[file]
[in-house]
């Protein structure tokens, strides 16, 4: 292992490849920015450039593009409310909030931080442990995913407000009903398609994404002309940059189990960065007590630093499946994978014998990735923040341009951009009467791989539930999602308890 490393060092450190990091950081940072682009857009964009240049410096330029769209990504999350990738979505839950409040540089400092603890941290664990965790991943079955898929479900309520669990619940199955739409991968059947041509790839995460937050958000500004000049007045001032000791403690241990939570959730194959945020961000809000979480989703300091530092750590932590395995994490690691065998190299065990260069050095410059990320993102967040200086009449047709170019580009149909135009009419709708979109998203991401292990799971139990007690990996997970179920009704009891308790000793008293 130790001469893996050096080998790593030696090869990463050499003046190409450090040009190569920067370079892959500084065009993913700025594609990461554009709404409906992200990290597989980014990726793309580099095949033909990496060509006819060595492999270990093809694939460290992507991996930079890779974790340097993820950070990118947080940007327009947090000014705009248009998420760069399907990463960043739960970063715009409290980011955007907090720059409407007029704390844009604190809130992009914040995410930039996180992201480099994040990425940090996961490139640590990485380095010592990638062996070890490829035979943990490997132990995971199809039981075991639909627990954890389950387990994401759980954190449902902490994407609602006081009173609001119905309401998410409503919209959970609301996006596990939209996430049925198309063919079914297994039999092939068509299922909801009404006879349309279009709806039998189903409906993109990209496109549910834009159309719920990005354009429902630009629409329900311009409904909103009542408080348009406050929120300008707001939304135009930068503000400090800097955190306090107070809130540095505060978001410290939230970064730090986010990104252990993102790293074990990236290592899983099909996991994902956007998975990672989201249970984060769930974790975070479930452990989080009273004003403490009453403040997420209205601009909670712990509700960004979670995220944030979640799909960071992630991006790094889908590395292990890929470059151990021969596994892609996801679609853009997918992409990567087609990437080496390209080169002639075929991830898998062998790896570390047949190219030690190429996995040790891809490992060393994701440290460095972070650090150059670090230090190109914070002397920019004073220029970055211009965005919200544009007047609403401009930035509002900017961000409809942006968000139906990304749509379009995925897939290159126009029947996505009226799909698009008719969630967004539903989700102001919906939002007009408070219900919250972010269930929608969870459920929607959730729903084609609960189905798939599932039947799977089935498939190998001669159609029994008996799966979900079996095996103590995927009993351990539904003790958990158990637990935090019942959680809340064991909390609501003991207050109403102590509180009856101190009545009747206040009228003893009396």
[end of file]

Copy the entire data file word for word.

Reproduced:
[in-house]
């Protein structure tokens, strides 16, 4: 292992490849920015450039593009409310909030931080442990995913407000009903398609994404002309940059189990960065007590630093499946994978014998990735923040341009951009009467791989539930999602308890 490393060092450190990091950081940072682009857009964009240049410096330029769209990504999350990738979505839950409040540089400092603890941290664990965790991943079955898929479900309520669990619940199955739409991968059947041509790839995460937050958000500004000049007045001032000791403690241990939570959730194959945020961000809000979480989703300091530092750590932590395995994490690691065998190299065990260069050095410059990320993102967040200086009449047709170019580009149909135009009419709708979109998203991401292990799971139990007690990996997970179920009704009891308790000793008293 130790001469893996050096080998790593030696090869990463050499003046190409450090040009190569920067370079892959500084065009993913700025594609990461554009709404409906992200990290597989980014990726793309580099095949033909990496060509006819060595492999270990093809694939460290992507991996930079890779974790340097993820950070990118947080940007327009947090000014705009248009998420760069399907990463960043739960970063715009409290980011955007907090720059409407007029704390844009604190809130992009914040995410930039996180992201480099994040990425940090996961490139640590990485380095010592990638062996070890490829035979943990490997132990995971199809039981075991639909627990954890389950387990994401759980954190449902902490994407609602006081009173609001119905309401998410409503919209959970609301996006596990939209996430049925198309063919079914297994039999092939068509299922909801009404006879349309279009709806039998189903409906993109990209496109549910834009159309719920990005354009429902630009629409329900311009409904909103009542408080348009406050929120300008707001939304135009930068503000400090800097955190306090107070809130540095505060978001410290939230970064730090986010990104252990993102790293074990990236290592899983099909996991994902956007998975990672989201249970984060769930974790975070479930452990989080009273004003403490009453403040997420209205601009909670712990509700960004979670995220944030979640799909960071992630991006790094889908590395292990890929470059151990021969596994892609996801679609853009997918992409990567087609990437080496390209080169002639075929991830898998062998790896570390047949190219030690190429996995040790891809490992060393994701440290460095972070650090150059670090230090190109914070002397920019004073220029970055211009965005919200544009007047609403401009930035509002900017961000409809942006968000139906990304749509379009995925897939290159126009029947996505009226799909698009008719969630967004539903989700102001919906939002007009408070219900919250972010269930929608969870459920929607959730729903084609609960189905798939599932039947799977089935498939190998001669159609029994008996799966979900079996095996103590995927009993351990539904003790958990158990637990935090019942959680809340064991909390609501003991207050109403102590509180009856101190009545009747206040009228003893009396």